New Sites Help You Avoid Wimpy Hotel WiFi
Hitting the road? These sites help you get online without headaches.
As much as we like to get away from it all and leave the laptop at home, sometimes you just have to stay connected.
Maybe you're traveling for work, or maybe you're uploading those vacation pics and videos to
make your friends jealous update the family back home. Either way, nothing is more frustrating than trying to relax when your hotel wants to charge you $12 for the fastest internet speeds 1998 has to offer.
Two new websites are trying to make it easier to avoid these frustrating situations. Speedspot.org and HotelWiFiTest.com both launched last year, offering users the chance to run simple online speed tests while logged into their hotel's WiFi network. These tests anonymously check your connection speed, verify the hotel you're in, and log the results. The data is then compiled to create crowdsourced ratings for the performance of each hotel's network.
The benefits are obvious: Next time you're trying to decide between two hotels for a work trip, why not pick the one that offers free, speedy WiFi? It seems like a little thing, but when you have to get some work done or want to video chat with someone back home, a solid connection can be invaluable. Plus, if you know you'll need WiFi every night, getting it for free could save you $10–15 per night.
The president of HotelWiFiTest.com, Yaroslav Goncharov, said he and his colleagues started the site after noticing just how bad hotel WiFi performed, even at top-quality hotels:
Many of my colleagues and I make a lot of business trips around the world. It is amazing to see how different many things are in different parts on the world. Only one thing seems constant—hotel WiFi systems are usually unbelievable bad, even in the most upmarket hotels. One time when I stayed in five star hotel of a recognizable international chain, I tried to use a paid-for WiFi service which cost about USD$15. I was so annoyed because I could not complete my work as the WiFi speed was very poor. After that I decided enough was enough and set about solving this worldwide problem.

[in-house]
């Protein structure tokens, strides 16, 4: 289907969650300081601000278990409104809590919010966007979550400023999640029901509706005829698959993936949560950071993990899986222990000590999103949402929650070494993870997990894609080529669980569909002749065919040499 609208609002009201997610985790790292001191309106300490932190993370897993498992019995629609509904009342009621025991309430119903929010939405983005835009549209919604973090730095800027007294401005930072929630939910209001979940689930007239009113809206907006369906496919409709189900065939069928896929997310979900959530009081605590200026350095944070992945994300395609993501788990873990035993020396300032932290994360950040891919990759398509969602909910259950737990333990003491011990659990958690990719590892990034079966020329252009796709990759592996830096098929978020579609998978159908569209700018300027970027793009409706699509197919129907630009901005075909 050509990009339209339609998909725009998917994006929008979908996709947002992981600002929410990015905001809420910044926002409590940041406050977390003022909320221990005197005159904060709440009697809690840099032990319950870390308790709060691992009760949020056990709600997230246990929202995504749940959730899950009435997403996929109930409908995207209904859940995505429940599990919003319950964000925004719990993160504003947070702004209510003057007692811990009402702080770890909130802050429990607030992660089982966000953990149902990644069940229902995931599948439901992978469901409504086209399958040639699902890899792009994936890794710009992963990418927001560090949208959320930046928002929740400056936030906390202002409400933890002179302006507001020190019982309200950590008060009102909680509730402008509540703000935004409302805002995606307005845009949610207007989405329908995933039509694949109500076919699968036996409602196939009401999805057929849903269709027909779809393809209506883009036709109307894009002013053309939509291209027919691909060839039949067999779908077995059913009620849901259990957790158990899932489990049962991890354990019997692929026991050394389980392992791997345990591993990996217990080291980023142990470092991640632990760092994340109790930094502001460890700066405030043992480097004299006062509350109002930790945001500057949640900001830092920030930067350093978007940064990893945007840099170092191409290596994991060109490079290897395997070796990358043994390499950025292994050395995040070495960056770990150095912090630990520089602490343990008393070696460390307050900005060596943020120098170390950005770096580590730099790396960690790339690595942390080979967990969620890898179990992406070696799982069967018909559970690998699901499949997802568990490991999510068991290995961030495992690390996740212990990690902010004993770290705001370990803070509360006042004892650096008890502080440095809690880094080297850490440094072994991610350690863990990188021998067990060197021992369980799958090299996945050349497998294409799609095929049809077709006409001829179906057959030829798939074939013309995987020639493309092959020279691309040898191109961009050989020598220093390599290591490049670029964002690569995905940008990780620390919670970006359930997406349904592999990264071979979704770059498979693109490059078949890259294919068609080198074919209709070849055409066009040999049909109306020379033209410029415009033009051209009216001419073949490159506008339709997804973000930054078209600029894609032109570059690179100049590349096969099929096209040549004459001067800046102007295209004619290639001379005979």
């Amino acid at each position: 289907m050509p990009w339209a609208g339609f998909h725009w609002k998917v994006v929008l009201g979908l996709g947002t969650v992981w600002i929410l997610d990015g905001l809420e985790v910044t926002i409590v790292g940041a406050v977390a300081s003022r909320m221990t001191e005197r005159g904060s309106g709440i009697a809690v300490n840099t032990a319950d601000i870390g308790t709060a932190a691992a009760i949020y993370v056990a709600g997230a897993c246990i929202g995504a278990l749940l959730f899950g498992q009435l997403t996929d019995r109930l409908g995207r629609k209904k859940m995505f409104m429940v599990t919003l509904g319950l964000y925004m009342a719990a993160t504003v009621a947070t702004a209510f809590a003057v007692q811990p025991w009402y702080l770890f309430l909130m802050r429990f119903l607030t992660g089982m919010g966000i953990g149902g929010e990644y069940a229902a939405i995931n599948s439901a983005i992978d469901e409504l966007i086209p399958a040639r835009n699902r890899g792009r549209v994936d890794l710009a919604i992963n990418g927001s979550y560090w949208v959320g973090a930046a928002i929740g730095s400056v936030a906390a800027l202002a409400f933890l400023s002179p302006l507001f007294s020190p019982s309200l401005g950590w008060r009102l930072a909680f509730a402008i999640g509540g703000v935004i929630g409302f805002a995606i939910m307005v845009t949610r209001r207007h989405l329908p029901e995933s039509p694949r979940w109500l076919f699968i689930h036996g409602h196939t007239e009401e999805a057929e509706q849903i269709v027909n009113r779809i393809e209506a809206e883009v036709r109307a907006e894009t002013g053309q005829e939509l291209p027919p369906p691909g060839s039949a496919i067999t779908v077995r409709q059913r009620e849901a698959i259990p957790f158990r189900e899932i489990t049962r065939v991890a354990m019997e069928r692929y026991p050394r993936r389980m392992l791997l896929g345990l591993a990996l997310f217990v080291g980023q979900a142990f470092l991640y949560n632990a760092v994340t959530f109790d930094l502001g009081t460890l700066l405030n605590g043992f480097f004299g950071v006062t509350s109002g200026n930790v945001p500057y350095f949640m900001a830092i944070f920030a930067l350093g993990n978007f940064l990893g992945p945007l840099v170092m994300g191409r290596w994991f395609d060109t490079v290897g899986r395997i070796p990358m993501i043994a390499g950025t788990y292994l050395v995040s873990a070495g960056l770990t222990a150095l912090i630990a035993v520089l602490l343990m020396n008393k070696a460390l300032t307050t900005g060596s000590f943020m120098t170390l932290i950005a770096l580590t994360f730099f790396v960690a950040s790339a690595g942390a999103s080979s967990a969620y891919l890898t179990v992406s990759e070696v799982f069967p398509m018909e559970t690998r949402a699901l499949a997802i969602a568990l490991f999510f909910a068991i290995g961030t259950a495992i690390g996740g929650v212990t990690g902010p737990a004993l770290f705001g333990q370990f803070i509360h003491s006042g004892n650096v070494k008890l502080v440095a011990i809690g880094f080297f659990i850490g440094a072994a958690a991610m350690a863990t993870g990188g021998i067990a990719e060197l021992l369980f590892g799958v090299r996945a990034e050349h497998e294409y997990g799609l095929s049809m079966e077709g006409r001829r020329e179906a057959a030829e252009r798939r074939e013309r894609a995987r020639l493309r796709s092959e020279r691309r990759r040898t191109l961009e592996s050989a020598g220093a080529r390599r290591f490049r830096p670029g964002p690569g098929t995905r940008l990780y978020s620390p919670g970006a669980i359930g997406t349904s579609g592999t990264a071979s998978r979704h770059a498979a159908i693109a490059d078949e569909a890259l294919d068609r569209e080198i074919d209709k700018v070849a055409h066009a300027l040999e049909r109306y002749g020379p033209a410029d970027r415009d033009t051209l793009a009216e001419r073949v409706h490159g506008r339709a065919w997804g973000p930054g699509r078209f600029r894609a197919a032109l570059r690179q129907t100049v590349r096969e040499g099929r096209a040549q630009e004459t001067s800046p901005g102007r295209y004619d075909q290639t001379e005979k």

Though plenty of hotel review sites give users the ability to rate WiFi speeds and mention if it's included in the price of the room, Speedspot and Hotel WiFi Test put all that information in one place. And by having every user run the same tests, it also eliminates the bias inherent in personalized reviews.
The results so far have been intriguing: According to the data Hotel WiFi Test has collected so far, more expensive hotels don't necessarily offer the fastest connections.
Is either site perfect? Not remotely. Both have navigation issues, but the biggest thing these sites still need is more time to collect data to build a more accurate picture of the quality of hotel WiFi. The more people log in and use these sites, the more information will be available to future travelers.
In the meantime, HotelWiFiTest.com also just rolled out a predictive algorithm that will try to guess what kind of speeds you can expect based on a number of factors, even if data hasn't been gathered about a specific hotel. For example, a brand-new location from a hotel chain known for speedy WiFi will rate higher than one from a chain with historically poor performance.
It's not perfect, but it fills in some of the gaps in the map, giving travelers just one more tool in their search for finding the best hotel around.
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